`I wanted to find justice for Martha'

Mother's resolve, celebrity kept focus on 1975 Conn. killing

January 21, 2000|By Ann LoLordo | Ann LoLordo,SUN NATIONAL STAFF

It was a celebrated case from the outset. A bubbly, blond 15-year-old bludgeoned to death in a gated enclave of mansions and manicured lawns in Greenwich, Conn. The primary suspects, the boys across the street, were the sons of wealth and privilege and the nephews of Ethel Kennedy.

For nearly 25 years, the slaying of Martha Moxley remained one of the thousands of unsolved crimes in America. But as most of the others languished in dusty police files, celebrity kept this case alive. Celebrities and Moxley's mother, Dorthy, a dignified, genteel woman who patiently persisted, held the spotlight on the teen-ager's slaying.

Yesterday, Dorthy Moxley appeared on the "CBS Morning News" and confidently answered questions on the arrest of Michael Skakel, the 39-year-old Kennedy nephew charged Wednesday in Martha's death on Halloween eve 1975 in the affluent Belle Haven neighborhood.

"I wanted to find justice for Martha, and I -- you know being a mother, you just -- how could you forget?"

It was only the latest television appearance for Moxley, 67, who was thrust into the public spotlight and role of family spokeswoman after her husband's death in 1989. "Geraldo," "Montel," "Hard Copy," "Unsolved Mysteries" -- she's told the story of that night when her daughter didn't come home. To best-selling author Dominick Dunne, Los Angeles police detective-turned-author Mark Fuhrman and Connecticut writer Tim Dumas, she recounted the ups and downs of a police investigation that trailed on and on.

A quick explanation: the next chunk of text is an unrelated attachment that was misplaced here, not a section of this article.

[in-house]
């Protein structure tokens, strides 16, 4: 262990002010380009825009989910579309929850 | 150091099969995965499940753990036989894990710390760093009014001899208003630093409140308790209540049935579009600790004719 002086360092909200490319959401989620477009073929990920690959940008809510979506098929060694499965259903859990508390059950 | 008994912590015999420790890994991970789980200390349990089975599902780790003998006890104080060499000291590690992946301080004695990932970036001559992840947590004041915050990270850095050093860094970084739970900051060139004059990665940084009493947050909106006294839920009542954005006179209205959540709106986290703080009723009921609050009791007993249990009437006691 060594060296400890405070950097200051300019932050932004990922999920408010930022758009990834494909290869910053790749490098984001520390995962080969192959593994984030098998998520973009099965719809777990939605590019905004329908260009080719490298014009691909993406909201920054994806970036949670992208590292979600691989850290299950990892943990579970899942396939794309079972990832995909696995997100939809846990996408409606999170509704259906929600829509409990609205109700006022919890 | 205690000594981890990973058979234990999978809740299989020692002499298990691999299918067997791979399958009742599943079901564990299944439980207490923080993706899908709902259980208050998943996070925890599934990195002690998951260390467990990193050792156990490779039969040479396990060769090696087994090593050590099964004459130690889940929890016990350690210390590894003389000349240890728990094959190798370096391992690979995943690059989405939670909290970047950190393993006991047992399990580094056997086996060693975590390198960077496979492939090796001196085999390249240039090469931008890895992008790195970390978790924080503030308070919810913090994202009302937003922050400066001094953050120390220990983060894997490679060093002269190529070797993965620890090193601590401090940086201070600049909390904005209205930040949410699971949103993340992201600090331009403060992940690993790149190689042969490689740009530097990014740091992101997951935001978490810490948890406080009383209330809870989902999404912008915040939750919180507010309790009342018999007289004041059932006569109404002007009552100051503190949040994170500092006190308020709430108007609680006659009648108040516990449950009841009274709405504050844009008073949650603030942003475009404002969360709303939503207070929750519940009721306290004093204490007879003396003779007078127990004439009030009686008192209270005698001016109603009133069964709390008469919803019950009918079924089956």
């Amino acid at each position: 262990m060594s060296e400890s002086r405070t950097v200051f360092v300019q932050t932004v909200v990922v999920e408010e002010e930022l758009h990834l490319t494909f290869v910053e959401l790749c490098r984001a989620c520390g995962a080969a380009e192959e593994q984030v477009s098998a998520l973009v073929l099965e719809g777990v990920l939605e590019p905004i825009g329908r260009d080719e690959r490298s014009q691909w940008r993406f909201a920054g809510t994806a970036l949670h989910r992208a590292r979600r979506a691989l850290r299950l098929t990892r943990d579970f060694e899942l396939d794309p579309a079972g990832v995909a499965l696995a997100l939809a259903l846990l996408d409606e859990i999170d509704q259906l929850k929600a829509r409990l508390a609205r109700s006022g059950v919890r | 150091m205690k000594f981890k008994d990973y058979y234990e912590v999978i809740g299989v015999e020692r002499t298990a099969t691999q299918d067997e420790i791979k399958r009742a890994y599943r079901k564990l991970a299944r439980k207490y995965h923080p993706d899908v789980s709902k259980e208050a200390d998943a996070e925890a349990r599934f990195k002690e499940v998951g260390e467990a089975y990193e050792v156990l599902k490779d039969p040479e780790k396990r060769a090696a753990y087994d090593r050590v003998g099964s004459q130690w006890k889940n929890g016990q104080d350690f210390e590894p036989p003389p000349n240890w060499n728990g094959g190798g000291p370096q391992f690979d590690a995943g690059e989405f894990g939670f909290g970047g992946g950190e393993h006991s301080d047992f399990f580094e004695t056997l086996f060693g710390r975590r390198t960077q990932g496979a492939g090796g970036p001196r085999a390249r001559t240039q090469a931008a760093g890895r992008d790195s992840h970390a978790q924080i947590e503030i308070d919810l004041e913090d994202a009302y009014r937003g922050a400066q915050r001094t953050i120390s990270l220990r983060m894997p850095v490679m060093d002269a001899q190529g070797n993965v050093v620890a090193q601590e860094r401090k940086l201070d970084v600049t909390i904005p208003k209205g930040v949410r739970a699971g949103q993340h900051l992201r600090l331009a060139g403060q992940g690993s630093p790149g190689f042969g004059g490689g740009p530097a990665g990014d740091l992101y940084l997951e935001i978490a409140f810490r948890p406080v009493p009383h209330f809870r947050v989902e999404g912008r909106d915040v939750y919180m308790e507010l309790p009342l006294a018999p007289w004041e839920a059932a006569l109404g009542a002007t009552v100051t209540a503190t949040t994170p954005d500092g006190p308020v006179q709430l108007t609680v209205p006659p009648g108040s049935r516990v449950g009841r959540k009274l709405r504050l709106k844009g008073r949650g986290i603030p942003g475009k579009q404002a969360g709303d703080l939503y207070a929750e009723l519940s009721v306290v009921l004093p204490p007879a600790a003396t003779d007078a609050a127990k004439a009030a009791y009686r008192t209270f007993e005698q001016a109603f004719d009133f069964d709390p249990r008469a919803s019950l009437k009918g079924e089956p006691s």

"We've pushed for 25 years. We tried to keep this thing alive and get people interested in our story. And we're more encouraged than ever before," son John Moxley, 41, a commercial real estate salesman, said yesterday.

Martha Moxley's bludgeoned, stabbed body was found early Oct. 31 on the lawn about 200 yards from her house. A bloody, splintered golf club lay near her body. She had been out with friends for an evening of pre-Halloween pranks. The group included Michael Skakel and his older brother, Thomas.

The slaying would have shocked any small town, but in Greenwich, among the wealthiest communities in America, burglary, not homicide, was the crime that kept police investigators busy. Questions about the Greenwich Police Department's handling of the case surfaced. So did allegations that the wealth and reputation of the Skakel family -- Rushton Skakel, the boys' father, is the brother of the widow of Robert F. Kennedy -- intimidated investigators. Police and prosecutors have long denied that they were daunted by the suspects' connections.

But the slaying remained unsolved and, some say, the case languished until a series of events brought it back into the national spotlight.